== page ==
Former Big Think guest Benoit Mandelbrot, the father of fractal geometry, has died of cancer at the age of 85, according to the New York Times. The newspaper describes him as “a maverick mathematician who developed an innovative theory of roughness and applied it to physics, biology, finance and many other fields.”
When Mandelbrot first began the work that led to the birth of fractal geometry, there was “an explosion of interest” from his colleagues he told us during his Big Think interview: “Everybody in mathematics had given up for 100 years or 200 years the idea that you could … from looking at pictures, find new ideas. That was the case long ago in the Middle Ages, in the Renaissance, in later periods, but by then mathematicians had become very abstract.” By contrast, the complex mathematical shapes called fractals were not only available to the senses, they were downright beautiful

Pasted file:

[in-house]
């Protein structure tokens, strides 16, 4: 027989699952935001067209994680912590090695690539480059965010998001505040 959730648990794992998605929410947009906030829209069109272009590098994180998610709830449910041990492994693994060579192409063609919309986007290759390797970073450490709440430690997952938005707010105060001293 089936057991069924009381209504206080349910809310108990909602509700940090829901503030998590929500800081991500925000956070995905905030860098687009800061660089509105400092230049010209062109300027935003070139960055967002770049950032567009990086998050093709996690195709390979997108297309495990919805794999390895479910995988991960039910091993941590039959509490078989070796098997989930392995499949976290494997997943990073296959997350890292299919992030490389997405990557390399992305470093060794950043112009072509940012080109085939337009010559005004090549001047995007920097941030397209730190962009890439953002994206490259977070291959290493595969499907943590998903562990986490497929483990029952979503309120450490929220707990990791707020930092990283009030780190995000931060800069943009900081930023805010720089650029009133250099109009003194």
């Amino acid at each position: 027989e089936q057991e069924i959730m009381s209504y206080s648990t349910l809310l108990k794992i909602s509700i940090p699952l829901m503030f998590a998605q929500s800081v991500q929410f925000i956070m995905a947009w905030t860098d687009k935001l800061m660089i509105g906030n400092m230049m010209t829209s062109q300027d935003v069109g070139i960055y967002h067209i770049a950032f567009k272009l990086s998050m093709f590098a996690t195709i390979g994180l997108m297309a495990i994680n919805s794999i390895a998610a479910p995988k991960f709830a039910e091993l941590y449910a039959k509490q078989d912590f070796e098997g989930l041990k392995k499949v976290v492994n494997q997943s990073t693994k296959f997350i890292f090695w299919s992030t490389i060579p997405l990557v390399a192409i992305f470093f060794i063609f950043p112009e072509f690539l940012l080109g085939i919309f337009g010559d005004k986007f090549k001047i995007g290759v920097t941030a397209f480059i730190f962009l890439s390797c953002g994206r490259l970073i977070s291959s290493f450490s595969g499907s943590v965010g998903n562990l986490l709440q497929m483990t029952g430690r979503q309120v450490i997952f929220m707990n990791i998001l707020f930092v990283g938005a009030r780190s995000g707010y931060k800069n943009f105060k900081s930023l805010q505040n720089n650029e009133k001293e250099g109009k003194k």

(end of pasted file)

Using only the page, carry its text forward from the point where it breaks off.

The shapes didn’t just turn mathematicians’ heads, either, Mandelbrot recounted. Fractals have become beloved by non-mathematicians around the world, to the point of entering the popular culture. There is now not just one but a whole genre of “fractal nightclubs” (he doesn’t know what kind of clubs they are, but says he has a guess), as well as a popular rock song named after the most famous fractal of all, the Mandelbrot set.